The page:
|
|
|
Wayne Post
  • Home garden and landscape tips for November

    • email print
      Comment
  • The hard freeze that we recently received signaled the end of the growing season for most plants and tells us itís time to finish up with fall garden and home ground tasks. Itís important to include removal of garden debris in your fall tasks as this can decrease plant disease problems next year and removes overwintering spots for garden pests.
    This is also a good time to think about the past growing season. If you werenít satisfied with how your lawn, gardens, or foundation plantings did this year let us know. We may have a solution.
    I know weíre all ready for a break from outdoor work but, for most of us, itís not time to relax yet. Hopefully the tips and articles below will help you finish out the year with your gardens and landscapes in good shape. Weíve also included an article on earthworms that you may find interesting. As always, if you have questions please feel free to contact us.
    Gardening Hotline: Winter hours are now in effect. During the winter months we receive many questions about insect pests inside homes, tree and shrub pruning, and questions from people who want advice that will help them avoid problems next year. If you have a question please leave it on our voicemail 331-8415 ext. 107 or e-mail us at mgwayne@cornell.edu and include a daytime phone number where we can reach you with any additional questions we may have.
    Samples: Insects should be in a sealed plastic or glass container (so they wonít get crushed) and plant samples should be in a sealed plastic bag if possible. Remember to label them with your name and a daytime phone number where we can reach you. We also offer soil pH testing for $3 per sample and have mailers available for soil nutrient analysis testing.
    ē Monthly garden and home grounds tips:
    If your garden didnít do well this year or your foundation plantings were off color you may want to get a pH or soil nutrient analysis test on the soil from those areas.
    Get roses ready for winter. Cut back long whips of roses and protect Hybrid roses by covering the graft point with a mound of bark chips, compost, straw, evergreen boughs, or other protective mulch. Rose cones help, too. Contact us for more on care of roses.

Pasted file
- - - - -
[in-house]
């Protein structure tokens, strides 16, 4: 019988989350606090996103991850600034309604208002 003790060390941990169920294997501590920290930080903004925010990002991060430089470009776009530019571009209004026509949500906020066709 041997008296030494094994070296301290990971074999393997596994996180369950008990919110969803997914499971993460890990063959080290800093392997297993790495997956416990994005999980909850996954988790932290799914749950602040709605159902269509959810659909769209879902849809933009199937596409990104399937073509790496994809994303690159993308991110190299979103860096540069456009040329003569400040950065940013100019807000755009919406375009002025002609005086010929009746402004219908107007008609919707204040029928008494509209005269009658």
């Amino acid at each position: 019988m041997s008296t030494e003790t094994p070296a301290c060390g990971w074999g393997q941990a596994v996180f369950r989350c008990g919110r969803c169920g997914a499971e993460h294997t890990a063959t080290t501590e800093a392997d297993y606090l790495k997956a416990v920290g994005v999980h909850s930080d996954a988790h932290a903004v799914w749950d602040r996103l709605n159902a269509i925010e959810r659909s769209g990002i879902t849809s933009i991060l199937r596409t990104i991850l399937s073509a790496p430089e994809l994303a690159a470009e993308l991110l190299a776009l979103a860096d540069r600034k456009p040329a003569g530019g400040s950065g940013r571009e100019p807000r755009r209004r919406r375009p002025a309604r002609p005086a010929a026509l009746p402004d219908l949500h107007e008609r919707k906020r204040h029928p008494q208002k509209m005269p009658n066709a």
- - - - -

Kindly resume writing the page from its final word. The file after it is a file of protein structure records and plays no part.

Dahlias should be removed and stored for the winter.
    Spring flowering bulbs can be planted until the ground freezes.
    Erect burlap screens to help protect newly planted evergreens from damaging winter winds.
    Wrap upright junipers and arborvitae loosely with twine to prevent snow/ice from splitting branches.
    Cooler temperatures and diminishing daylight will put houseplants into a resting period. Regular fertilization can be greatly reduced or stopped altogether at this time. Be careful not to overwater. If any of your houseplants were kept outside this summer monitor them carefully for pests.
    Page 2 of 2 - Clean out those gutters and drain and store garden hoses.
    ē Lawns:
    Although fall is an excellent time for controlling perennial broadleaf weeds including even the most difficult ones such as ground ivy and wild violets but itís important to apply before it gets too cold. The average daily temps should be in the 50ís for a few days so weeds are actively growing for proper uptake and activity. Applying later increases the risk of leaching of water soluble products and decreases level of effectiveness.
    Raking, blowing or picking up fallen tree leaves with a mower bag is labor intensive and the bagged leaves still have to be disposed of. As long as they arenít excessive, leaves can be mulched by mowing and left on the lawn without negative consequences to turf quality. In addition to providing an alternative method of leaf litter disposal, research suggests there may be other benefits to mulching leaves back into the lawn. Researchers at Michigan State looked at the effect of mulched oak and maple leaves on spring green-up and dandelion populations.
    Results suggest that mulching leaves into established turfgrass increased spring green-up the following year, and contributed to reduced dandelion populations. While the mechanism of control was not investigated in this study, it may simply be that decomposing pieces of leaves cover up bare spots between turf plants that are an excellent opening for weed seeds to germinate.
    Whether raking or mulching, wet leaves are harder to deal with. Youíll be able to handle more leaves at a time if they are dry. Mowing Height: Raise the deck to the highest setting. This will allow the mower to accommodate more leaves at a time. Source: Cornell Turfgrass Clips and Cuts
    ē Firewood:
    Firewood should be dried as much as possible before burning in order to get the most BTUís. For best results, season or air-dry firewood for at least six to eight months after cutting. The best time to cut firewood is during the winter or early spring before the sap runs. If the tree is felled when fully leafed out, let it lie until leaves have become crisp to allow leaves to draw out as much moisture as possible from the tree before further cutting.
    Drying time is greatly reduced if wood is cut into firewood length and split, especially pieces larger than 8 inches in diameter and firewood should be properly stacked for satisfactory drying. Stack wood loosely and keep it off moist ground under partial or full protection from the elements, and no closer than 25 feet from the house. Avoid storing large quantities in the house, warm garage or basement because warm temperatures can activate insects and hatch insect eggs that are in or on the firewood.
    ó Laurie VanNostrand and the Cornell University Cooperative Extension of Wayne County Master Gardeners

        calendar